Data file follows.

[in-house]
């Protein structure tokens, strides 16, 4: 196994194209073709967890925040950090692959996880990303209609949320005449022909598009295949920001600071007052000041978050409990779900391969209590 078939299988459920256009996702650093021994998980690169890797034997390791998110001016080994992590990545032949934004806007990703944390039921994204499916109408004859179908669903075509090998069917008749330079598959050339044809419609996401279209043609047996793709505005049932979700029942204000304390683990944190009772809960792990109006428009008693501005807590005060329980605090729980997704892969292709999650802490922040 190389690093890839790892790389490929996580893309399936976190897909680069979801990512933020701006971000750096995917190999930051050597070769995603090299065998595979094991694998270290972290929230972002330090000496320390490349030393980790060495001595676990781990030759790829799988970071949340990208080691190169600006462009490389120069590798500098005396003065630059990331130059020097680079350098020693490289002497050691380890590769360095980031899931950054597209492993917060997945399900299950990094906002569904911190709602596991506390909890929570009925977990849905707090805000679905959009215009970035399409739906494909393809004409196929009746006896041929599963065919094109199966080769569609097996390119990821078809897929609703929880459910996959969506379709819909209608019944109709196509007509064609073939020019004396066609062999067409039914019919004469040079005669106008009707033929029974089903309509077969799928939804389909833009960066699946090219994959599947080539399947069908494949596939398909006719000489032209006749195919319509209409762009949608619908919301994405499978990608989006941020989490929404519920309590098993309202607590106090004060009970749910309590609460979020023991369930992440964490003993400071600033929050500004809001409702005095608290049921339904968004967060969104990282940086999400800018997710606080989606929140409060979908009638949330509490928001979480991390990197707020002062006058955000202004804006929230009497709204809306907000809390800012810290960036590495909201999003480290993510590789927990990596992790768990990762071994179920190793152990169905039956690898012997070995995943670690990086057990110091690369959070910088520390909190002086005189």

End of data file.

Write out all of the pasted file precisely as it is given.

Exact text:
[in-house]
């Protein structure tokens, strides 16, 4: 196994194209073709967890925040950090692959996880990303209609949320005449022909598009295949920001600071007052000041978050409990779900391969209590 078939299988459920256009996702650093021994998980690169890797034997390791998110001016080994992590990545032949934004806007990703944390039921994204499916109408004859179908669903075509090998069917008749330079598959050339044809419609996401279209043609047996793709505005049932979700029942204000304390683990944190009772809960792990109006428009008693501005807590005060329980605090729980997704892969292709999650802490922040 190389690093890839790892790389490929996580893309399936976190897909680069979801990512933020701006971000750096995917190999930051050597070769995603090299065998595979094991694998270290972290929230972002330090000496320390490349030393980790060495001595676990781990030759790829799988970071949340990208080691190169600006462009490389120069590798500098005396003065630059990331130059020097680079350098020693490289002497050691380890590769360095980031899931950054597209492993917060997945399900299950990094906002569904911190709602596991506390909890929570009925977990849905707090805000679905959009215009970035399409739906494909393809004409196929009746006896041929599963065919094109199966080769569609097996390119990821078809897929609703929880459910996959969506379709819909209608019944109709196509007509064609073939020019004396066609062999067409039914019919004469040079005669106008009707033929029974089903309509077969799928939804389909833009960066699946090219994959599947080539399947069908494949596939398909006719000489032209006749195919319509209409762009949608619908919301994405499978990608989006941020989490929404519920309590098993309202607590106090004060009970749910309590609460979020023991369930992440964490003993400071600033929050500004809001409702005095608290049921339904968004967060969104990282940086999400800018997710606080989606929140409060979908009638949330509490928001979480991390990197707020002062006058955000202004804006929230009497709204809306907000809390800012810290960036590495909201999003480290993510590789927990990596992790768990990762071994179920190793152990169905039956690898012997070995995943670690990086057990110091690369959070910088520390909190002086005189």